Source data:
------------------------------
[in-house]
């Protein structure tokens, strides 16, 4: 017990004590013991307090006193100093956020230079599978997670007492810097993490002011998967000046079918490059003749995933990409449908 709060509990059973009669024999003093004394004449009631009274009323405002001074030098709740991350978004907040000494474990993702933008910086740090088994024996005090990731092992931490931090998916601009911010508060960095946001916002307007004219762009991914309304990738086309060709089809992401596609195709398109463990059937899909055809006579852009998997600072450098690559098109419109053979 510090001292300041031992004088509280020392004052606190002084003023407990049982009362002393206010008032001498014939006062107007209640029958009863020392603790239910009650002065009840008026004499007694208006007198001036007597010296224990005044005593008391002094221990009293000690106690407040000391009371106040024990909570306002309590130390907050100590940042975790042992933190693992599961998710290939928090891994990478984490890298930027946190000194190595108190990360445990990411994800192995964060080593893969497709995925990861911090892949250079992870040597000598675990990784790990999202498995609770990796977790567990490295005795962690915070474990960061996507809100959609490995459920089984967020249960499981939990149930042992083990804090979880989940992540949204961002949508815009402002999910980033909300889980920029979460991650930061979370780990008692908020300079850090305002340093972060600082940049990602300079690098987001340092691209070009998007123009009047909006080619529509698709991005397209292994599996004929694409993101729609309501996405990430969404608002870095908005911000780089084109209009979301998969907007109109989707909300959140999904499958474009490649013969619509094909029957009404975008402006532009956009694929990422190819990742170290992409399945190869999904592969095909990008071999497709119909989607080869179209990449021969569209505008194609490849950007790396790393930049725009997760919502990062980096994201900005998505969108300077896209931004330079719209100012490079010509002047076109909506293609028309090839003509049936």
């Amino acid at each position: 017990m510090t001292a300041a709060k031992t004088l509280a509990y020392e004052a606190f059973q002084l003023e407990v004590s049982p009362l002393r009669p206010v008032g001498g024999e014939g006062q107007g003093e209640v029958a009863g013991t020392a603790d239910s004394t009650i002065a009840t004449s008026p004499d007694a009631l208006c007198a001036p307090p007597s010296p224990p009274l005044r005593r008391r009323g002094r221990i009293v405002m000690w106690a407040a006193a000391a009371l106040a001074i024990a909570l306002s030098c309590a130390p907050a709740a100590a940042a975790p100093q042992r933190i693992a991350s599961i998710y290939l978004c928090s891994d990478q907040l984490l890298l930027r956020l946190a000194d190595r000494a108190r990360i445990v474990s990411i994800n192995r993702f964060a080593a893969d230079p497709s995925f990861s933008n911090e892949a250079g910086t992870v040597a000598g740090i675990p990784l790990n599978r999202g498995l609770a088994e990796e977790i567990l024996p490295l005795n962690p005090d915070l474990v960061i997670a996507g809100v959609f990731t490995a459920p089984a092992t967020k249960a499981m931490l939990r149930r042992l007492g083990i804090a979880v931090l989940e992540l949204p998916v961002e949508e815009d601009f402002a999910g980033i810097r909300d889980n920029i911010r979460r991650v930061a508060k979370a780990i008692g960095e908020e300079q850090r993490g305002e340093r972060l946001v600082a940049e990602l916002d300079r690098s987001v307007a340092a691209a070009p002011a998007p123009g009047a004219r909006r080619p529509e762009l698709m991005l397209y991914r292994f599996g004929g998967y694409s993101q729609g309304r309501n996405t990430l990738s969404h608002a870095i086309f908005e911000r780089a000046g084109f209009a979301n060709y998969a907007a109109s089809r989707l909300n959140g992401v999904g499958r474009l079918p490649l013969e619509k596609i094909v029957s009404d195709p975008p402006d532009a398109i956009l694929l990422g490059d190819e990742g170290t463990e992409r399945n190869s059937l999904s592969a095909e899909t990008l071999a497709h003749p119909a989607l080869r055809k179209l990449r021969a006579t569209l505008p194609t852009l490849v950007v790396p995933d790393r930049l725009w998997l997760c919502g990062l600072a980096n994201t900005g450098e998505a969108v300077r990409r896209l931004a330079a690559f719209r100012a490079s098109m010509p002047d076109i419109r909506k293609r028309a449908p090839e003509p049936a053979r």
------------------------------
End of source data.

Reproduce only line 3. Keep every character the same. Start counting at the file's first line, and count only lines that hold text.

């Amino acid at each position: 017990m510090t001292a300041a709060k031992t004088l509280a509990y020392e004052a606190f059973q002084l003023e407990v004590s049982p009362l002393r009669p206010v008032g001498g024999e014939g006062q107007g003093e209640v029958a009863g013991t020392a603790d239910s004394t009650i002065a009840t004449s008026p004499d007694a009631l208006c007198a001036p307090p007597s010296p224990p009274l005044r005593r008391r009323g002094r221990i009293v405002m000690w106690a407040a006193a000391a009371l106040a001074i024990a909570l306002s030098c309590a130390p907050a709740a100590a940042a975790p100093q042992r933190i693992a991350s599961i998710y290939l978004c928090s891994d990478q907040l984490l890298l930027r956020l946190a000194d190595r000494a108190r990360i445990v474990s990411i994800n192995r993702f964060a080593a893969d230079p497709s995925f990861s933008n911090e892949a250079g910086t992870v040597a000598g740090i675990p990784l790990n599978r999202g498995l609770a088994e990796e977790i567990l024996p490295l005795n962690p005090d915070l474990v960061i997670a996507g809100v959609f990731t490995a459920p089984a092992t967020k249960a499981m931490l939990r149930r042992l007492g083990i804090a979880v931090l989940e992540l949204p998916v961002e949508e815009d601009f402002a999910g980033i810097r909300d889980n920029i911010r979460r991650v930061a508060k979370a780990i008692g960095e908020e300079q850090r993490g305002e340093r972060l946001v600082a940049e990602l916002d300079r690098s987001v307007a340092a691209a070009p002011a998007p123009g009047a004219r909006r080619p529509e762009l698709m991005l397209y991914r292994f599996g004929g998967y694409s993101q729609g309304r309501n996405t990430l990738s969404h608002a870095i086309f908005e911000r780089a000046g084109f209009a979301n060709y998969a907007a109109s089809r989707l909300n959140g992401v999904g499958r474009l079918p490649l013969e619509k596609i094909v029957s009404d195709p975008p402006d532009a398109i956009l694929l990422g490059d190819e990742g170290t463990e992409r399945n190869s059937l999904s592969a095909e899909t990008l071999a497709h003749p119909a989607l080869r055809k179209l990449r021969a006579t569209l505008p194609t852009l490849v950007v790396p995933d790393r930049l725009w998997l997760c919502g990062l600072a980096n994201t900005g450098e998505a969108v300077r990409r896209l931004a330079a690559f719209r100012a490079s098109m010509p002047d076109i419109r909506k293609r028309a449908p090839e003509p049936a053979r």